Julian Reyes

For those of you who compulsively check your Instagram and Twitter feeds more than you’d like to admit, this one’s for you. Moment is an app that measures your level of digital addiction by
measuring how much you use your phone.

The idea came about when Kevin Holesh, the app’s creator, decided to build something to manage his own virtual addiction. As he explains on a blog post, he and his fiance’s nights had become consumed by their addiction.


"Relaxing meant whipping out our iPhones and catching up on the latest happenings in social media. Her drug of choice is Instagram. Mine is Twitter. We stopped doing fun and productive things and chose the path of least resistance.”

Holesh wanted to find a happy medium between his cell phone use and reality. “I knew I wasn’t going to smash my iPhone with a hammer in protest and then go live in the woods to find
myself. My goal was to find a balance of connected and disconnected that was right for me.”

In the spur of the moment…came Moment.

This image was lost some time after publication.

It measures the time you spend on the phone weekly. In theory, making the user aware of how many minutes they spend on their phone would help them lower their usage.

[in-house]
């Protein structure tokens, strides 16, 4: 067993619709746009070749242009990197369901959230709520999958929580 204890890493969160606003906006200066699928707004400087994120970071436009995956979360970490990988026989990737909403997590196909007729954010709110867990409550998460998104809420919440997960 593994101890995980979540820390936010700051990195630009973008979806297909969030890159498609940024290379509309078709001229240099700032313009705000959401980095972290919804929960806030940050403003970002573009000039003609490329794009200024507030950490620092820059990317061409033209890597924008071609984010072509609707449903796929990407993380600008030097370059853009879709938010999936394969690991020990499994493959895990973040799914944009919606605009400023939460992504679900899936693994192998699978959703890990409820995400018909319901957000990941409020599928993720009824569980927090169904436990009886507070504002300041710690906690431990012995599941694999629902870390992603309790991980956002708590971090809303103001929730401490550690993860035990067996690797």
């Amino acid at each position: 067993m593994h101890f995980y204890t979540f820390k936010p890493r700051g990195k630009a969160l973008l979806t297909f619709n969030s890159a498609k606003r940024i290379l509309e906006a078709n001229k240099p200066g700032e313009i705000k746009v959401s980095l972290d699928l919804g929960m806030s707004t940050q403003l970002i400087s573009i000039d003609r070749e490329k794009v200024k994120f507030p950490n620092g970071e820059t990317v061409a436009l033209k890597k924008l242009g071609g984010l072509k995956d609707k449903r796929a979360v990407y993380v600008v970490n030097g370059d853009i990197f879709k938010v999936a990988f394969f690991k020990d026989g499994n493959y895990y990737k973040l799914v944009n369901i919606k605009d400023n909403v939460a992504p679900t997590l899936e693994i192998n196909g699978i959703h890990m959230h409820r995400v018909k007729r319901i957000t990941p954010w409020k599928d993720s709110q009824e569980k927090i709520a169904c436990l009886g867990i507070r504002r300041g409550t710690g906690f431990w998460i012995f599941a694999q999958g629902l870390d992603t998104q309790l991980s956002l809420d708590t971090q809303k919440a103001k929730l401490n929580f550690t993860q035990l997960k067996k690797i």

Holesh told TechCrunch that people don’t realize how much time they stare at the small screens. He conducted an experiment where he asked a group of people what their daily usage was. Most responses averaged about 50 percent less than what the usage actually was.


Moment’s recent release starkly contrasts last week’s Google’s I/O conference, where many of the presentations were focused on having more devices, such as the new Moto 360 watch, immersing you into the realm of notifications and integration with the hardware. Google has already filed patents for technologies to create a contact lens with a built-in camera.

“I’m still addicted to being distracted. I can’t stand to be bored,” says Holesh. “But since using Moment, I’m starting to crave time without my iPhone now. I enjoy plugging Walden into my dock in my office and leaving it there for the night. Texts and SnapChats be damned!”


**Writer's Note: While writing this article I checked my phone half a dozen times.

Julian Reyes is a VR Producer for Fusion.

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